“I feel like I already know you.”

phone_cordThe voice on the phone gave me all the proof I’ll ever need that content marketing really works:

“I know we’ve never met,” she said, “but I’ve been reading your online articles for a while and I feel like I already know you.”

What followed was easily one of the most relaxed and effortless conversations I’ve ever had with a new client. Before we hung up she said “send me a contract.”

In short, a perfect client had practically fallen into my lap merely because I made a commitment a while back to write a free article once a month. No cold calling. No elevator speech. No sales pitch. And I didn’t spend anything but a bit of time writing.

Ultimately, all I had to do was close the sale…because 95 percent of my marketing work had been done for me. She was already familiar with my samples, my writing style, and my offbeat sense of humor. A colleague she trusted had recommended me. And she matched one of my “preferred client” profiles so closely that I could have written it simply by using the cut-and-paste command to copy her life story.

The call validated five key truths that apply to any content marketing strategy:

  1. Content marketing takes time to get results. Don’t start a newsletter, blog, or podcast and expect the phone to start ringing overnight. Soft-selling vehicles like these build trust slowly, wearing away resistance like water eroding stone. Think of the content you publish today as opening the door to the work you’ll do in six months to a year.
  2. Be yourself. If the personality you put out there isn’t authentic, the people who eventually respond will be attracted to a “you” that isn’t you. This is especially true for freelancers who try to play the “pseudofirm” game or any organization trying to sell an image it doesn’t really embrace.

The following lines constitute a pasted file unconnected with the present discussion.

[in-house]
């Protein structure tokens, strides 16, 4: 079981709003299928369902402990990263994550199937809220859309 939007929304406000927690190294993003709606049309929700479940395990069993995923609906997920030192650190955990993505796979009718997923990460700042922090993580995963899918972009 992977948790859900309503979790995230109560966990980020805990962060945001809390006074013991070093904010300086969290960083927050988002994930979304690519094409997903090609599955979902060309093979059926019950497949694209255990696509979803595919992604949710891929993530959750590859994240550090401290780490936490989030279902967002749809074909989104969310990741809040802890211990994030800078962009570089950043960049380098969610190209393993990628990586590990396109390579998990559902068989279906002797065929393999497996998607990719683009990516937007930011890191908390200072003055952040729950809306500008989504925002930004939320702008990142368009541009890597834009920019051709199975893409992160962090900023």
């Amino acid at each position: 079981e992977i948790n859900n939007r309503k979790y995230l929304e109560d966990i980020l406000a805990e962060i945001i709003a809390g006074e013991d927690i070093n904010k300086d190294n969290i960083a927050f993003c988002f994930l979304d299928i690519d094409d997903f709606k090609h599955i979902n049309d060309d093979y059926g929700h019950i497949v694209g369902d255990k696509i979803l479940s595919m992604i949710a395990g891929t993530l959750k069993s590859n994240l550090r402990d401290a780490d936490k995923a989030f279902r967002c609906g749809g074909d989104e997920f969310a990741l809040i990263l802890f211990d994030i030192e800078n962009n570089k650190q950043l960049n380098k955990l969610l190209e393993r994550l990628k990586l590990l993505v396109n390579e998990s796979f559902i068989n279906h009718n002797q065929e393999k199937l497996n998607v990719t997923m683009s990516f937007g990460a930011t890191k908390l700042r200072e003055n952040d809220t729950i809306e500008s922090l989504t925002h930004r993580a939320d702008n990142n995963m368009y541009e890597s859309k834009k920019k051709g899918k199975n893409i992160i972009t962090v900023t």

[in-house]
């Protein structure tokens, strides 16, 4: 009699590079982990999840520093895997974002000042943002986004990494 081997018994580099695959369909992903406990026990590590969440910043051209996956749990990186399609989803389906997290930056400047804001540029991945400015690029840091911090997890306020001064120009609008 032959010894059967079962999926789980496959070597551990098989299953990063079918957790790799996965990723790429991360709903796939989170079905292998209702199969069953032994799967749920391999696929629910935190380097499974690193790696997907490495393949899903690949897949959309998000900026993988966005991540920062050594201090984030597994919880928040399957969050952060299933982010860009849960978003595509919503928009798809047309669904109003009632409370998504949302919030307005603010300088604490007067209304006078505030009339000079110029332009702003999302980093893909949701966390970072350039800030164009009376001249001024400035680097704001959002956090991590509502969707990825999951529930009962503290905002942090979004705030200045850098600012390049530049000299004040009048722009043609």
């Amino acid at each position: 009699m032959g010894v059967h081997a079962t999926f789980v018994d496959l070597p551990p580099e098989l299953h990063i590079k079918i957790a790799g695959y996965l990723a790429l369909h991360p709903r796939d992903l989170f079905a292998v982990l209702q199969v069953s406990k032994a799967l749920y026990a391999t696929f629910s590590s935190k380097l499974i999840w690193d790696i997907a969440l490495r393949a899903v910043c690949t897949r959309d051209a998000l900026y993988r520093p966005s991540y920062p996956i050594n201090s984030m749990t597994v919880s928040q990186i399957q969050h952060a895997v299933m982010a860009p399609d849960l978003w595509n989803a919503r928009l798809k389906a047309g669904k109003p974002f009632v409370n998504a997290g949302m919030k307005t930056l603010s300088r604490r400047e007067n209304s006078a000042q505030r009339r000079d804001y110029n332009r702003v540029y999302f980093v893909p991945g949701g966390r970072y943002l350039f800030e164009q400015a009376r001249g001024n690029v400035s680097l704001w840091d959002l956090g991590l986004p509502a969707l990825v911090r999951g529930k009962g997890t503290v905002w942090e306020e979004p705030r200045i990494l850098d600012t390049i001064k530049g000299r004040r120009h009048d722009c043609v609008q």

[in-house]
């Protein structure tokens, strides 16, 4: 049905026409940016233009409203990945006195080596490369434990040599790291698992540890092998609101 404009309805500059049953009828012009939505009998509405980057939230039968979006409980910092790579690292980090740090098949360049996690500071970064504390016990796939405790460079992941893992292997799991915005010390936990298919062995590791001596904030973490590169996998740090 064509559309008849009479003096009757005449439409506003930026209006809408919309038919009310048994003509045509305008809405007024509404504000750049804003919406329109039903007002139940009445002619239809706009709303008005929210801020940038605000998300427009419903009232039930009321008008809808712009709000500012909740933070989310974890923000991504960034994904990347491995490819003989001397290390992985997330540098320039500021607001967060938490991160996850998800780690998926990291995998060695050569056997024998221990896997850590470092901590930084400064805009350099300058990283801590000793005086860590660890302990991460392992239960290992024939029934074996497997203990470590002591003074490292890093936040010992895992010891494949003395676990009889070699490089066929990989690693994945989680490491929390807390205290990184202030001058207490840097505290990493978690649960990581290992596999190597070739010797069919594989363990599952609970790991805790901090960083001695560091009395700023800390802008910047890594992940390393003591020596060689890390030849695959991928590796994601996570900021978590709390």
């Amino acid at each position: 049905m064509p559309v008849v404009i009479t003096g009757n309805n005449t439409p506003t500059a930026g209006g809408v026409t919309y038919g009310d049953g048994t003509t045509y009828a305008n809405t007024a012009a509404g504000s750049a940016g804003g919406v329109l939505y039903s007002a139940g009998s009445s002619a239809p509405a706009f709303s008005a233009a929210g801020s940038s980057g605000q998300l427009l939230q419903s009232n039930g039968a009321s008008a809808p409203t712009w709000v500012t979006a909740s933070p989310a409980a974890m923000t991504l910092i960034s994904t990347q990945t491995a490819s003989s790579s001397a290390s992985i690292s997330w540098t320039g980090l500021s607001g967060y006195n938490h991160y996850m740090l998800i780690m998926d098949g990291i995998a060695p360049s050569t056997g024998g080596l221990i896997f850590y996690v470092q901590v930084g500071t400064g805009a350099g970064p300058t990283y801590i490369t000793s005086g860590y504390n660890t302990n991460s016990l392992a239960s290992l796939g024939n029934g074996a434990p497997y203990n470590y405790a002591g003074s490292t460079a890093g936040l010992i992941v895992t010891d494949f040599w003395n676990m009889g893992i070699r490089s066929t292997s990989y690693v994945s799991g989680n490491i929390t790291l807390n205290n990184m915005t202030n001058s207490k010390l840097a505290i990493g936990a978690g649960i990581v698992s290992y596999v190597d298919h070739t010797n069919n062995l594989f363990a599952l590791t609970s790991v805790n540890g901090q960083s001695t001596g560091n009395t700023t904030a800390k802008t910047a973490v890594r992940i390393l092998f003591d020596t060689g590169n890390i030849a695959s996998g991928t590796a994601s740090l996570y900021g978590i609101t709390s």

3. Write for your ideal customer. My mother reads this newsletter faithfully (love ya mom!), but I don’t write it for her. I have three carefully-researched customer profiles that I’ve developed by interviewing my best clients and other people I’d like to work for. The topics I cover in my free columns are selected to address their needs and interests. Some of my readers don’t match these profiles, but they have friends and colleagues who do and I’ve received some valuable referrals as a result. (Want to develop customer profiles for your own business? One of the best resources out there is Mark O’Brien’s book A Website That Works. While you’re at it, read the whole book.)
  4. Publish on schedule. No matter how great your material is, you’ll be forgotten if you disappear before your perfect buyer is ready. Show up in their inbox at least once a month, preferably at about the same time.
  5. It’s totally worth the effort. You may have to stand firm against the impatience of your boss, your colleagues, your spouse, and even yourself. But if you’re doing it right, all of these objections will be silenced when true believers who’ve already done your selling for you start calling.



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